Whose Employees are They Anyway? DOL Issues New Rule on Joint Employers
Last week, the Department of Labor issued a new, final rule defining the test needed to determine joint employment status under the Fair Labor Standards Act (FLSA). The rule narrows the factors which agencies and courts should consider in finding this status, and it offers employers a certain amount of clarity on the doctrine. This adds to the continued attempt to divine the term “employee” under U.S. law that we have addressed in the past (e.g., here and here).
The rule identifies a four-factor test to determine whether an entity is a joint employer of a worker under the FLSA. The factors include whether: (1) it can hire or fire the worker; (2) it controls the worker’s schedules and employment terms; (3) it controls the worker’s compensation amount and structure; and (4) it maintains the worker’s employment records. Analysis of these factors is limited to a potential employer’s actual control over them (as opposed to indirect influence). Certain other factors, which were relevant under previous interpretations of joint employment, are excluded from the test.
That the factors above are limited to defined features of working relationships offers much-needed guidance to companies interested in entering joint ventures or staffing contracts that involve the use of a shared workforce. By addressing the factors listed above in deal or contract structures, employers can manage the nature of their workforce relationships more intentionally.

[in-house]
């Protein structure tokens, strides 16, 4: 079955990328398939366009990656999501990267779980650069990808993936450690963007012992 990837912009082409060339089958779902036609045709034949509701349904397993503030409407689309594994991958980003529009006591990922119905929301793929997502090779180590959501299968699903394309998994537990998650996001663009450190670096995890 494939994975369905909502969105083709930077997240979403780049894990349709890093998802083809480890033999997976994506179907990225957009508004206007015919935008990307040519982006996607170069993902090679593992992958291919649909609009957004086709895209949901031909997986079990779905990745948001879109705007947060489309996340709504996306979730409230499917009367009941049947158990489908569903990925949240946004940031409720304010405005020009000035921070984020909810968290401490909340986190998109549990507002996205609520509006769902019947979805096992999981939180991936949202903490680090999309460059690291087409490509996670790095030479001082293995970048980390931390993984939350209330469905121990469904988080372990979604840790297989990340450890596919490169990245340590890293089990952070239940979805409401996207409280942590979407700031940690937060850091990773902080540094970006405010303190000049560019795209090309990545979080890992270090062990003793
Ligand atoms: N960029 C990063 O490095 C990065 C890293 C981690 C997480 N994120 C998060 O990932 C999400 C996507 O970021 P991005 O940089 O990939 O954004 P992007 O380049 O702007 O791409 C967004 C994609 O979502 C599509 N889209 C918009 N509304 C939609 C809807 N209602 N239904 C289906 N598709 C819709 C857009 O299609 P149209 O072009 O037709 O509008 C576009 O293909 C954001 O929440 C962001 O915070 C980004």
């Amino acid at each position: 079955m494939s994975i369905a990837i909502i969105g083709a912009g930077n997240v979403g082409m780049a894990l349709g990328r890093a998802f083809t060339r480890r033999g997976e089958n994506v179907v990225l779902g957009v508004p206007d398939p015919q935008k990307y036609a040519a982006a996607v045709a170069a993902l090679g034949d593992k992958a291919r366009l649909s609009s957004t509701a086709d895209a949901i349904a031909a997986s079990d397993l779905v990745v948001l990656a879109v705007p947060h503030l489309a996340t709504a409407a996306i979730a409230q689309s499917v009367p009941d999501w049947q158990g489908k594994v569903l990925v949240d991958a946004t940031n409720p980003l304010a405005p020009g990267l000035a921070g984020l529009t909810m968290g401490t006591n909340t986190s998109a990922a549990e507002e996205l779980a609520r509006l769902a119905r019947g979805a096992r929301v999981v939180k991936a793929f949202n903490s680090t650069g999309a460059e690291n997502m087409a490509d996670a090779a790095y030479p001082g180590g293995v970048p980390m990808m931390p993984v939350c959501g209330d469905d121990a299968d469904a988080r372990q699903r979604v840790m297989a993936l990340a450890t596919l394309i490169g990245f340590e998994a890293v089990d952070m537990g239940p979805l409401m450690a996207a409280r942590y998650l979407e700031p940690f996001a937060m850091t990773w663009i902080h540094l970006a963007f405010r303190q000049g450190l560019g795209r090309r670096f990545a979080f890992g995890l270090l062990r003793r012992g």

Whether or not companies structure their workforce relationships to meet or avoid joint employer status remains a business call. For instance, some companies may prefer to create employment relationships in order to benefit from workers’ compensation liability caps, whereas other companies may prefer to keep their service providers at a distance in order to avoid becoming subject to another company’s unionized workforce or other liabilities, such as those under the FLSA. A particular company’s answer to this question may vary based on its unique circumstances.
However, potential joint employers should not assume that a deal structure which fulfills or avoids the four factors above will forever guarantee their desired classification status. For one, courts are not bound to follow this interpretive rule. For another, the definition of joint employment remains a hotly contested political issue and is subject to change (e.g., the Trump DOL revoked the Obama DOL’s interpretation of the joint employment doctrine in its first year).
That said, and to end on a bright note, keeping this rule’s guidance in mind for structuring shared operations will at least provide employers with some framework to use. The new rule becomes effective on March 16, 2020.
This information is provided by Vinson & Elkins LLP for educational and informational purposes only and is not intended, nor should it be construed, as legal advice.